However, the city does put in an effort for its citizens’ saudé and plenty of people will be seen using these. SP’s central areas have a bike lane which is dedicated ONLY on Sundays. So on Sunday mornings scores of recreational and more than recreational bikers take to the streets, often with kids in tow and use the dedicated bike lanes for about 5 hours of the morning. The city is also dotted with several parks, the largest one of them being Park Ibirapuera with a 3k paved loop around well-landscaped trees and little ponds and lakes. The park also has a dedicated bike lane. On weekends, especially on a sunny day, its absolutely packed with runners or families enjoying the outdoors. However the “beautiful” people can mostly be spotted in the mornings on weekdays – it’s almost a causal relationship – they’re good looking because they run in the morning but because they run in the mornings they’re beautiful. Eitherway, it’s GREAT eye candy. Definitely incentive to wake up early for a good run before work. The city also has other parks and this is not only great but necessary because, not everyone can afford the uber-expensive gyms in town (north of R$300 per month) and not everyone should hazard running on the streets because the auto traffic barely obeys auto rules, so forget about pedestrian safety.

And not everyone can run on the boardwalk along the Atlantic Ocean in Rio.

Rio is a city that couldn’t be more different from SP. For one, its GORGEOUS! SP has its own charms but for all purposes it’s a concrete jungle. No its the definition of the concrete jungle. Rio on the other hand has beautiful beaches and when there are beaches to be enjoyed in great weather, you need to have beach appropriate bodies. If you’re Brazilian you won’t be caught dead in gringo bottoms, the Brazilian bikini bottoms or the male “Sunga” (= speedos) covers not much more than a thong . So naturally, there’s some pressure to keep fit because you’re as often likely to be seen in beach wear as in office wear. I had a chance to run in Rio when I visited and it will forever be one of the most gorgeous runs I’ve had. I ran from Botofogo till Pão de Acucar’s lift and then ran up the hill next to Sugarloaf along the rocky Atlantic coast.  Absolutely breathtaking. Needless to say it was not a timed run because I often stopped to admire the view.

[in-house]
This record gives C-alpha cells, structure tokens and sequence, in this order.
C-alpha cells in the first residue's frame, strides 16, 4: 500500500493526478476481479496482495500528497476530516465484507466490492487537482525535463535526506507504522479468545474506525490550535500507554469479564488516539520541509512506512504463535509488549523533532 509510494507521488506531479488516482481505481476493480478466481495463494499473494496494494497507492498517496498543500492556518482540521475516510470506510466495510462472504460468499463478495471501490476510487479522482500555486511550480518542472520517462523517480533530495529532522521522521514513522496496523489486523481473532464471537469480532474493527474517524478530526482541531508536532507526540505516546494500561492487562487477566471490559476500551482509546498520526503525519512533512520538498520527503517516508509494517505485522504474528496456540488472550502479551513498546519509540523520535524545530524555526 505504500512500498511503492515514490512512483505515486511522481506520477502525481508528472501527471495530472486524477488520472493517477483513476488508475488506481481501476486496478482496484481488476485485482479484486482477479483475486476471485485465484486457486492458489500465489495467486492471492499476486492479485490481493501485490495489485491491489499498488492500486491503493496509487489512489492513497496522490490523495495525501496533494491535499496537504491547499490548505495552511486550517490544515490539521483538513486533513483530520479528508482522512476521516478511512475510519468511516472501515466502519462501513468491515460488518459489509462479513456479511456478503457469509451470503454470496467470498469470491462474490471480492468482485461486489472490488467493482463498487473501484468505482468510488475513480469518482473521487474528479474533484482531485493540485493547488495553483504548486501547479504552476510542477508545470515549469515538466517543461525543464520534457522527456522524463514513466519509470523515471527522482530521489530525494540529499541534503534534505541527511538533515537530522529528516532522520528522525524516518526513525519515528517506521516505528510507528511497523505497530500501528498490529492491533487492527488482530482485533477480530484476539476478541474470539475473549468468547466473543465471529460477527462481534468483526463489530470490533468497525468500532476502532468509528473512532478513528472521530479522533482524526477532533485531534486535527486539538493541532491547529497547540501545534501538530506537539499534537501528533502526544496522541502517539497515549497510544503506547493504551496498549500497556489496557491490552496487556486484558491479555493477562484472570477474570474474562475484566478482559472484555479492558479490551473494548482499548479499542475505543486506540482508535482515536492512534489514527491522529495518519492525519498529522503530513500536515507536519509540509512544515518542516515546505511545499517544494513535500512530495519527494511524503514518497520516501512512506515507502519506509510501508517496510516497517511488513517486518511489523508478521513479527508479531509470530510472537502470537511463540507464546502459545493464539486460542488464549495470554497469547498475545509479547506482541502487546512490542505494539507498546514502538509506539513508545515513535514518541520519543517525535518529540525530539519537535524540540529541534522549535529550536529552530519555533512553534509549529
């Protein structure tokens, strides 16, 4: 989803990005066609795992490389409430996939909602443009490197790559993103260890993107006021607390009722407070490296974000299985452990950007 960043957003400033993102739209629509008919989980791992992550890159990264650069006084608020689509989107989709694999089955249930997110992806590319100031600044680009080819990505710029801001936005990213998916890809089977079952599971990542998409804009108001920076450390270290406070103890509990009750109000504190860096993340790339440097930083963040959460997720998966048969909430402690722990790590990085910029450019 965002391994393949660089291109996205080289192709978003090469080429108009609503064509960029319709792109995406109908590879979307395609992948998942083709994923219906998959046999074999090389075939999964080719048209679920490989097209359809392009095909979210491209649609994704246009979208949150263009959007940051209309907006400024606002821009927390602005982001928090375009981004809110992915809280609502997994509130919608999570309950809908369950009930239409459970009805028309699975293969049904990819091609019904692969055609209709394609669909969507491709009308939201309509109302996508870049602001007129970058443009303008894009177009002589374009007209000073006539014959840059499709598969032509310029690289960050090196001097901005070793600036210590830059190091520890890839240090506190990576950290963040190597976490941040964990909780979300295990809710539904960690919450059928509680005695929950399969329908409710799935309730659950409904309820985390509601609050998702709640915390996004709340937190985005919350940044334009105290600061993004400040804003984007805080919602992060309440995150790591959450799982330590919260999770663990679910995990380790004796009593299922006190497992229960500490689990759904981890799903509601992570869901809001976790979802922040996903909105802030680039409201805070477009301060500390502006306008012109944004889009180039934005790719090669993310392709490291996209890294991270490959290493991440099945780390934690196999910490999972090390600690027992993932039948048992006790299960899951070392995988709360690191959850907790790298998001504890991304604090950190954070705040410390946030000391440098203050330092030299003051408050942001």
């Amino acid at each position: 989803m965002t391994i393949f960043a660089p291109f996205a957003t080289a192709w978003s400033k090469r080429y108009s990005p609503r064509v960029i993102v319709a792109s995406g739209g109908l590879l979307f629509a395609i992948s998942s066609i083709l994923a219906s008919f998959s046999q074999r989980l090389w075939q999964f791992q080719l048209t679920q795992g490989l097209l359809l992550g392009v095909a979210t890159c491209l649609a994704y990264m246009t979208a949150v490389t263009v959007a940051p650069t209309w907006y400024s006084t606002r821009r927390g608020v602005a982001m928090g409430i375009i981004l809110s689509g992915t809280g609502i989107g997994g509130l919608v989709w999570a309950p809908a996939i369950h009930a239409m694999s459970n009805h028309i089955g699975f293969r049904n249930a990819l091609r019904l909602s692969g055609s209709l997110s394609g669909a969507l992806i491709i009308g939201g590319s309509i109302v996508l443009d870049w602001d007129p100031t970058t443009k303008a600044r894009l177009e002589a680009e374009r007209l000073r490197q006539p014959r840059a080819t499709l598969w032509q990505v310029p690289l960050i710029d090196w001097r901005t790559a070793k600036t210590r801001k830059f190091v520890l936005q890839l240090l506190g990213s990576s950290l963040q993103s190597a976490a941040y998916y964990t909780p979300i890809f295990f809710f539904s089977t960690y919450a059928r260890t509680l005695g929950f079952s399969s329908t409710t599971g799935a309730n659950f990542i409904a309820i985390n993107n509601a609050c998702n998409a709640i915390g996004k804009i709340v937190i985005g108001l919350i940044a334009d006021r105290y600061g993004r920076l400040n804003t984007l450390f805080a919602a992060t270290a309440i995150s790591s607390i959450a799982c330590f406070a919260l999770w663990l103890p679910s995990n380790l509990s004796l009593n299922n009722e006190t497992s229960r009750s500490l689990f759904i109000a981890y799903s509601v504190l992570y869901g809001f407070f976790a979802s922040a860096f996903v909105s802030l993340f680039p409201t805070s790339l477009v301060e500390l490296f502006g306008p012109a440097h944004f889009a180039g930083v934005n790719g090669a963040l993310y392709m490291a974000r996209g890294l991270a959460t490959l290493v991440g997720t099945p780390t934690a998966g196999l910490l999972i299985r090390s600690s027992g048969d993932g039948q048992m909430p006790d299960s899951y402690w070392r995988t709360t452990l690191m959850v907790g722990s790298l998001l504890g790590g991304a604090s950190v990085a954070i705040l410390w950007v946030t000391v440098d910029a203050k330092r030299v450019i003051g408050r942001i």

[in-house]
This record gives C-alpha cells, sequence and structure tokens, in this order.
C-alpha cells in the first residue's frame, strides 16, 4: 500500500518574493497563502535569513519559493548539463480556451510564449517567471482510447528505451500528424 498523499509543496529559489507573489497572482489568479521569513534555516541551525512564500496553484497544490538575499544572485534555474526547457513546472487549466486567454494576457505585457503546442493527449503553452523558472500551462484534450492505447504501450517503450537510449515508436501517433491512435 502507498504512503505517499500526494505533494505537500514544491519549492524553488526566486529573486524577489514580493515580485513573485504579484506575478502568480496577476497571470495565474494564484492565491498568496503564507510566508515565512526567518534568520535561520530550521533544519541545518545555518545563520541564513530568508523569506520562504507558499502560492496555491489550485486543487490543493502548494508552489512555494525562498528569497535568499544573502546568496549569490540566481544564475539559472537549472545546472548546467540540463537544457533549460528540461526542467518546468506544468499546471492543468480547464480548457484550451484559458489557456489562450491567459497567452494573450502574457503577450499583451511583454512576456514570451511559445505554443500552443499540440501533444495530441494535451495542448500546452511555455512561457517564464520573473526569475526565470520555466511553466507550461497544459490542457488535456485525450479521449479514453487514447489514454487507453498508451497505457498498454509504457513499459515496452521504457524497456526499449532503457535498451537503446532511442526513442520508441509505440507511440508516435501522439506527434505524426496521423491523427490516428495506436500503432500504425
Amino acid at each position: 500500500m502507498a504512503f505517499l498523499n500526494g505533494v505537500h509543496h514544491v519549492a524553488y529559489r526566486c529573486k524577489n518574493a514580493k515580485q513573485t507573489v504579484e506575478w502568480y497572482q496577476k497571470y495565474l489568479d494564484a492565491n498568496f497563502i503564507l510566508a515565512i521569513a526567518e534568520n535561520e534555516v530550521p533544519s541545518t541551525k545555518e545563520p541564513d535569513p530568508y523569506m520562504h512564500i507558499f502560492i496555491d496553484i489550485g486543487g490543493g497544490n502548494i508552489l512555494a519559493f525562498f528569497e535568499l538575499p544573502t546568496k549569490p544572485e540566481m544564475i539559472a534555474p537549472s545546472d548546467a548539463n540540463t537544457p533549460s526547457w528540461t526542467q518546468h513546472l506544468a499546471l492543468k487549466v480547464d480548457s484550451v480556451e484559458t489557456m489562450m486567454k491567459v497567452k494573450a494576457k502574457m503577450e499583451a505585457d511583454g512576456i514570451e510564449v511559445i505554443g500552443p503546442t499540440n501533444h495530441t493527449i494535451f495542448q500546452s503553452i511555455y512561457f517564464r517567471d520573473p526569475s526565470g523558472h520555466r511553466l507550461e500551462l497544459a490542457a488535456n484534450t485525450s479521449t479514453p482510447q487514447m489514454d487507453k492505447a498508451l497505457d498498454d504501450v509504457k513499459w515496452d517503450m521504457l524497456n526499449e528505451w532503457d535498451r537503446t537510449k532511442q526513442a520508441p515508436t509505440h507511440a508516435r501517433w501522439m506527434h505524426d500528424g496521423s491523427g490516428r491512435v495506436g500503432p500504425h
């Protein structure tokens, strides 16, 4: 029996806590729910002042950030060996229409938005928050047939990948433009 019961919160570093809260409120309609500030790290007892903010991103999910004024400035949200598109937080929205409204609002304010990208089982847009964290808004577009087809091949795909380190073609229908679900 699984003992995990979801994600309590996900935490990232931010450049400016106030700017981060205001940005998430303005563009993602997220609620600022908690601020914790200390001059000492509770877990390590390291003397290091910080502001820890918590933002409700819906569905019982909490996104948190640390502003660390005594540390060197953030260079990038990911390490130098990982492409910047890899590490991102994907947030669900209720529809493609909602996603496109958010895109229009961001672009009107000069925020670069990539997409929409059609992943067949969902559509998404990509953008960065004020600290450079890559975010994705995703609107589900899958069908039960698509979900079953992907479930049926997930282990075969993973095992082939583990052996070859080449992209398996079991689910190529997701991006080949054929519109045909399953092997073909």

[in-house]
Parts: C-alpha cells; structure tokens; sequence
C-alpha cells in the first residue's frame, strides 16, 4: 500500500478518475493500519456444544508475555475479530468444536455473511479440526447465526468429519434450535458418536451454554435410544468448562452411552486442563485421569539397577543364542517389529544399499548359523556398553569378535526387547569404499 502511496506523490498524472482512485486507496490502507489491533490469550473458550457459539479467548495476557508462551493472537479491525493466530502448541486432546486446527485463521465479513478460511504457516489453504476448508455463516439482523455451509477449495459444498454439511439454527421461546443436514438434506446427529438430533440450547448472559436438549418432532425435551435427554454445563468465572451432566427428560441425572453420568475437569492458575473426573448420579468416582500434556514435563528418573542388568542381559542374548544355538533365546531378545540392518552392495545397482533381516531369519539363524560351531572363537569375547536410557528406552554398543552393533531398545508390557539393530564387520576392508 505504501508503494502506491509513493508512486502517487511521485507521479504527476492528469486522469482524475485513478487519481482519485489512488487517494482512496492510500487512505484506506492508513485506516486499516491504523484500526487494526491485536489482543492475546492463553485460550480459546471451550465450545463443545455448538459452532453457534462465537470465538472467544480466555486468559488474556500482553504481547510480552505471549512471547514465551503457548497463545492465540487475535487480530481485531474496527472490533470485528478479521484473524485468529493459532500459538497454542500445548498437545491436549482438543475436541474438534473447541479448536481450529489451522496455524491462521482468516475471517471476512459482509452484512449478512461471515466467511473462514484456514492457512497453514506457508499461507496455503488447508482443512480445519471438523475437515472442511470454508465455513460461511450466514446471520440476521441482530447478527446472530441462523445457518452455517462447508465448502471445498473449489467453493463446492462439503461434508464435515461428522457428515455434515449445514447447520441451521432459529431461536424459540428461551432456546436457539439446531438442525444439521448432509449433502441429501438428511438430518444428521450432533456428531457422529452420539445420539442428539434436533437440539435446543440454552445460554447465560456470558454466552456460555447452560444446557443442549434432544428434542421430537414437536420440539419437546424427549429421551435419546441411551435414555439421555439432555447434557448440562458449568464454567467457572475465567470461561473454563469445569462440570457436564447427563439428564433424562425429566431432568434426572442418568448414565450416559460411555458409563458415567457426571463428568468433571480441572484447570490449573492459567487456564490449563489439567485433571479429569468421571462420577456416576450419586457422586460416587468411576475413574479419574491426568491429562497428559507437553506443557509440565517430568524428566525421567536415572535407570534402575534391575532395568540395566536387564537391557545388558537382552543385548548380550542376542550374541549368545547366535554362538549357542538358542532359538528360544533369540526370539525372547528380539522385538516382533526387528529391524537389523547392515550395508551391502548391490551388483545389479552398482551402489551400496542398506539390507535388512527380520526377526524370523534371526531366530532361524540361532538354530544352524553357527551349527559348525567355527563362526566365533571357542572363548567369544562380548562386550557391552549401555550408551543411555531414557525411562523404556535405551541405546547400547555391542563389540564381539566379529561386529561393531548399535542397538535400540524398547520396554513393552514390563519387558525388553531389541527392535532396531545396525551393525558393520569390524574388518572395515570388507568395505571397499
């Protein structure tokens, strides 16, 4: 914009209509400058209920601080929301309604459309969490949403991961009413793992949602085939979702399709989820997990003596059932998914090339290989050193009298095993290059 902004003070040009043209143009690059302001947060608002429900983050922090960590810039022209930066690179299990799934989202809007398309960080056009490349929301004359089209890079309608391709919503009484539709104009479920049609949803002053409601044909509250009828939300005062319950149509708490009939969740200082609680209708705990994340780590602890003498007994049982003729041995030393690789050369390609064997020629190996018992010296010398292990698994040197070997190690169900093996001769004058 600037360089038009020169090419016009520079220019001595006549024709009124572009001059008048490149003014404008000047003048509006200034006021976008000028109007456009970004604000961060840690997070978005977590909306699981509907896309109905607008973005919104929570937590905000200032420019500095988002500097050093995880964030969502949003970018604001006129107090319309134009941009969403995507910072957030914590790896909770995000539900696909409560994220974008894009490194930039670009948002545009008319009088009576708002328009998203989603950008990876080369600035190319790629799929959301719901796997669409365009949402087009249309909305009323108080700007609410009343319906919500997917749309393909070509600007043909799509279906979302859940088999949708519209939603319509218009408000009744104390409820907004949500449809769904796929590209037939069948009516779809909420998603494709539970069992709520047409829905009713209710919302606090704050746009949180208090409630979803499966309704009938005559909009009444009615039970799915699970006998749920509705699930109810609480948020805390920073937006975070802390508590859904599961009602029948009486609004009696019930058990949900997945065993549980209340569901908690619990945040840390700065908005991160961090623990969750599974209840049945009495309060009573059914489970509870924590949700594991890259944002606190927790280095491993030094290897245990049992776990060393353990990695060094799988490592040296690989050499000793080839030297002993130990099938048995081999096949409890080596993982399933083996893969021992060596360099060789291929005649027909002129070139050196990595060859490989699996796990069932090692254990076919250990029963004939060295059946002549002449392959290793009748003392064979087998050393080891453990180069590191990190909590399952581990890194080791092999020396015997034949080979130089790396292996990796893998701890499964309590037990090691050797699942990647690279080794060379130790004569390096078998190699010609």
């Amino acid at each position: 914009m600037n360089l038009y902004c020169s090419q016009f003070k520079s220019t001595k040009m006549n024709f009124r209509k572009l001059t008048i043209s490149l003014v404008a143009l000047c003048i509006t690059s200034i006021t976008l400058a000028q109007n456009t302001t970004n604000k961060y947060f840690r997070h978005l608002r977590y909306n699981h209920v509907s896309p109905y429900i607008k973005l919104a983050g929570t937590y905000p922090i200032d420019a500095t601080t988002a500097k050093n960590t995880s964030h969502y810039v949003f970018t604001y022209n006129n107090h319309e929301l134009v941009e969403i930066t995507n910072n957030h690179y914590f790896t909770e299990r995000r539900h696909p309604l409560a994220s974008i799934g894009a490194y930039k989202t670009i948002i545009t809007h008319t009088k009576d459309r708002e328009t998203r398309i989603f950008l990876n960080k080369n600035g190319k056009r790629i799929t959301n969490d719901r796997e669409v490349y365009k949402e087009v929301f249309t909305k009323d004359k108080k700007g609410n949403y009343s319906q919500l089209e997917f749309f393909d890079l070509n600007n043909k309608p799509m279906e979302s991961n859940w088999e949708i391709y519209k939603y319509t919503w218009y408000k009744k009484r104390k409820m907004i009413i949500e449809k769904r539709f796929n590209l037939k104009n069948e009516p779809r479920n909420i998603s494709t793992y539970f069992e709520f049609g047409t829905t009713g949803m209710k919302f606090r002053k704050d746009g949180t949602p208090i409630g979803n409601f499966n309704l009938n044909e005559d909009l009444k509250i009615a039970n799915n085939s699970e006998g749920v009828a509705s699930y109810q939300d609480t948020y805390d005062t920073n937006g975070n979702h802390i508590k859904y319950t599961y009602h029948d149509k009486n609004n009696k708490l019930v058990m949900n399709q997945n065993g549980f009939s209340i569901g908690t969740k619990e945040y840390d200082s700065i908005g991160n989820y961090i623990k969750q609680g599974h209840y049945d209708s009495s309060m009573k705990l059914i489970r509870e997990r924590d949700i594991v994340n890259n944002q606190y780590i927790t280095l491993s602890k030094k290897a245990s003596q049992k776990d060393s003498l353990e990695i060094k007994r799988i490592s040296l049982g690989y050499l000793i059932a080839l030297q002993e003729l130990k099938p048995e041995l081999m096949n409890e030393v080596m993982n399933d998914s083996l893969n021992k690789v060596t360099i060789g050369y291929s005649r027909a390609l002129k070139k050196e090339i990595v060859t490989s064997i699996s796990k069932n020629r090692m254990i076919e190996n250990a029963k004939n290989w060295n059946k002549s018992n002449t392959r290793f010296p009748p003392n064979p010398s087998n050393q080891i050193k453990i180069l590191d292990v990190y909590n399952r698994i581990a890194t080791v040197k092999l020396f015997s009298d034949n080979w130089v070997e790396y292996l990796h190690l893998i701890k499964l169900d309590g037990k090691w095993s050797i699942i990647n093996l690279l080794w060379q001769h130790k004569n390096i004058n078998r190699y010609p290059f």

So, overall – like in most developing countries, good health and fitness has income-elastic demand in Brazil. It’s expensive – in terms of time and in terms of money. The labor laws mandate that companies provide additional compensation to employees for lunch (so everyone has a lunch card and a groceries card with a stipulated amount per month) so no incentive remains to skimp on lunch. In the US, we pay for our own meals but gym memberships etc. are not as expensive as here, relative to income levels. Add to that longer working hours and commute times. So it’s difficult for the average Paulistana to look like Gisele Bundchen. But if you want to party, come to São Paulo.  They work hard and definitely party harder. Naturally, a lot of opportunities to raise your glass to Saudé here!